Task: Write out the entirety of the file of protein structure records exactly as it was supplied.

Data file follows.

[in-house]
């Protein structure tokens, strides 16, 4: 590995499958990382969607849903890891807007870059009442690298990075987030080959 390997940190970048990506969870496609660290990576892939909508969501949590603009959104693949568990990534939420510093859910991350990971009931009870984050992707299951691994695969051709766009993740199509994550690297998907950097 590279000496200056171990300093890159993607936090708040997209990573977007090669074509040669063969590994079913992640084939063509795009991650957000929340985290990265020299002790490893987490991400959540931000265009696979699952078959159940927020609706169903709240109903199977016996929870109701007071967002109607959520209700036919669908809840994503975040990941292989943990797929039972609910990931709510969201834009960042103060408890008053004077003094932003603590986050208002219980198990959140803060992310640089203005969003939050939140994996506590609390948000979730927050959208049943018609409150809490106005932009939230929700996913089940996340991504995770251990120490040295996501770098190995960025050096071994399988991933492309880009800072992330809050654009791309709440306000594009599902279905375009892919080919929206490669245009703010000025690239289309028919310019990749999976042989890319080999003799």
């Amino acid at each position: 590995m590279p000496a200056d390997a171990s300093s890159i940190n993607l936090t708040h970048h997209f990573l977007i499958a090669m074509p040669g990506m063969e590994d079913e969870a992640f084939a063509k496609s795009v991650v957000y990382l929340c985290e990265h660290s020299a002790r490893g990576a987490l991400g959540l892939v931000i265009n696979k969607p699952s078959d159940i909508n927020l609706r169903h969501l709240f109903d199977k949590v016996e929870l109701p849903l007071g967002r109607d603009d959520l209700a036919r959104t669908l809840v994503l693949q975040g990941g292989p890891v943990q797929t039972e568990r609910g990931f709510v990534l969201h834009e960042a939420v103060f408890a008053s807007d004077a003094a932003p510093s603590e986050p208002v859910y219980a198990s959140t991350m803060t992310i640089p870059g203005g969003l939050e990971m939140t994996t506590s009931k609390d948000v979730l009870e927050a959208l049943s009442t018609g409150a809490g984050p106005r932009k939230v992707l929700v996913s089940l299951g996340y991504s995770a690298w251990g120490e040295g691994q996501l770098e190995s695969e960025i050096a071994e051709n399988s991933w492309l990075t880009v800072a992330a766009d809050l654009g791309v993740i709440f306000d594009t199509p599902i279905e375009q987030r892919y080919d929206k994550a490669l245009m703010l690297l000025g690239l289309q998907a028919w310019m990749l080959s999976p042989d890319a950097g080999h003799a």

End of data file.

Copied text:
[in-house]
């Protein structure tokens, strides 16, 4: 590995499958990382969607849903890891807007870059009442690298990075987030080959 390997940190970048990506969870496609660290990576892939909508969501949590603009959104693949568990990534939420510093859910991350990971009931009870984050992707299951691994695969051709766009993740199509994550690297998907950097 590279000496200056171990300093890159993607936090708040997209990573977007090669074509040669063969590994079913992640084939063509795009991650957000929340985290990265020299002790490893987490991400959540931000265009696979699952078959159940927020609706169903709240109903199977016996929870109701007071967002109607959520209700036919669908809840994503975040990941292989943990797929039972609910990931709510969201834009960042103060408890008053004077003094932003603590986050208002219980198990959140803060992310640089203005969003939050939140994996506590609390948000979730927050959208049943018609409150809490106005932009939230929700996913089940996340991504995770251990120490040295996501770098190995960025050096071994399988991933492309880009800072992330809050654009791309709440306000594009599902279905375009892919080919929206490669245009703010000025690239289309028919310019990749999976042989890319080999003799």
């Amino acid at each position: 590995m590279p000496a200056d390997a171990s300093s890159i940190n993607l936090t708040h970048h997209f990573l977007i499958a090669m074509p040669g990506m063969e590994d079913e969870a992640f084939a063509k496609s795009v991650v957000y990382l929340c985290e990265h660290s020299a002790r490893g990576a987490l991400g959540l892939v931000i265009n696979k969607p699952s078959d159940i909508n927020l609706r169903h969501l709240f109903d199977k949590v016996e929870l109701p849903l007071g967002r109607d603009d959520l209700a036919r959104t669908l809840v994503l693949q975040g990941g292989p890891v943990q797929t039972e568990r609910g990931f709510v990534l969201h834009e960042a939420v103060f408890a008053s807007d004077a003094a932003p510093s603590e986050p208002v859910y219980a198990s959140t991350m803060t992310i640089p870059g203005g969003l939050e990971m939140t994996t506590s009931k609390d948000v979730l009870e927050a959208l049943s009442t018609g409150a809490g984050p106005r932009k939230v992707l929700v996913s089940l299951g996340y991504s995770a690298w251990g120490e040295g691994q996501l770098e190995s695969e960025i050096a071994e051709n399988s991933w492309l990075t880009v800072a992330a766009d809050l654009g791309v993740i709440f306000d594009t199509p599902i279905e375009q987030r892919y080919d929206k994550a490669l245009m703010l690297l000025g690239l289309q998907a028919w310019m990749l080959s999976p042989d890319a950097g080999h003799a």